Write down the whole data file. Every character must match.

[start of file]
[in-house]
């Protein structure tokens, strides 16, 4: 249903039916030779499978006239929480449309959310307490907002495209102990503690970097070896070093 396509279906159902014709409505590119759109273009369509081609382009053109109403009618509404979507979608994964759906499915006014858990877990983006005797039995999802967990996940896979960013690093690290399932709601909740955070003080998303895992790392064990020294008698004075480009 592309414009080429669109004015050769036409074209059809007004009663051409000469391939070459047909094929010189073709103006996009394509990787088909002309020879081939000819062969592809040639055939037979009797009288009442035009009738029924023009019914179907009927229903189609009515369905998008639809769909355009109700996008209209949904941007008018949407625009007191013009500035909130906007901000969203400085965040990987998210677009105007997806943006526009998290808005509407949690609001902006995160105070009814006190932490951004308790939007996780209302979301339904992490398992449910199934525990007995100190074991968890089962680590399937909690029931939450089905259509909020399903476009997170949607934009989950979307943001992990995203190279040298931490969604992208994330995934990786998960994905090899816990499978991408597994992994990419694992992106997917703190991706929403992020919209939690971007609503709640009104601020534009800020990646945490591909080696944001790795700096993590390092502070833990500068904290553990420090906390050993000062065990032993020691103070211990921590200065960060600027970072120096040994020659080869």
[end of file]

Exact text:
[in-house]
């Protein structure tokens, strides 16, 4: 249903039916030779499978006239929480449309959310307490907002495209102990503690970097070896070093 396509279906159902014709409505590119759109273009369509081609382009053109109403009618509404979507979608994964759906499915006014858990877990983006005797039995999802967990996940896979960013690093690290399932709601909740955070003080998303895992790392064990020294008698004075480009 592309414009080429669109004015050769036409074209059809007004009663051409000469391939070459047909094929010189073709103006996009394509990787088909002309020879081939000819062969592809040639055939037979009797009288009442035009009738029924023009019914179907009927229903189609009515369905998008639809769909355009109700996008209209949904941007008018949407625009007191013009500035909130906007901000969203400085965040990987998210677009105007997806943006526009998290808005509407949690609001902006995160105070009814006190932490951004308790939007996780209302979301339904992490398992449910199934525990007995100190074991968890089962680590399937909690029931939450089905259509909020399903476009997170949607934009989950979307943001992990995203190279040298931490969604992208994330995934990786998960994905090899816990499978991408597994992994990419694992992106997917703190991706929403992020919209939690971007609503709640009104601020534009800020990646945490591909080696944001790795700096993590390092502070833990500068904290553990420090906390050993000062065990032993020691103070211990921590200065960060600027970072120096040994020659080869």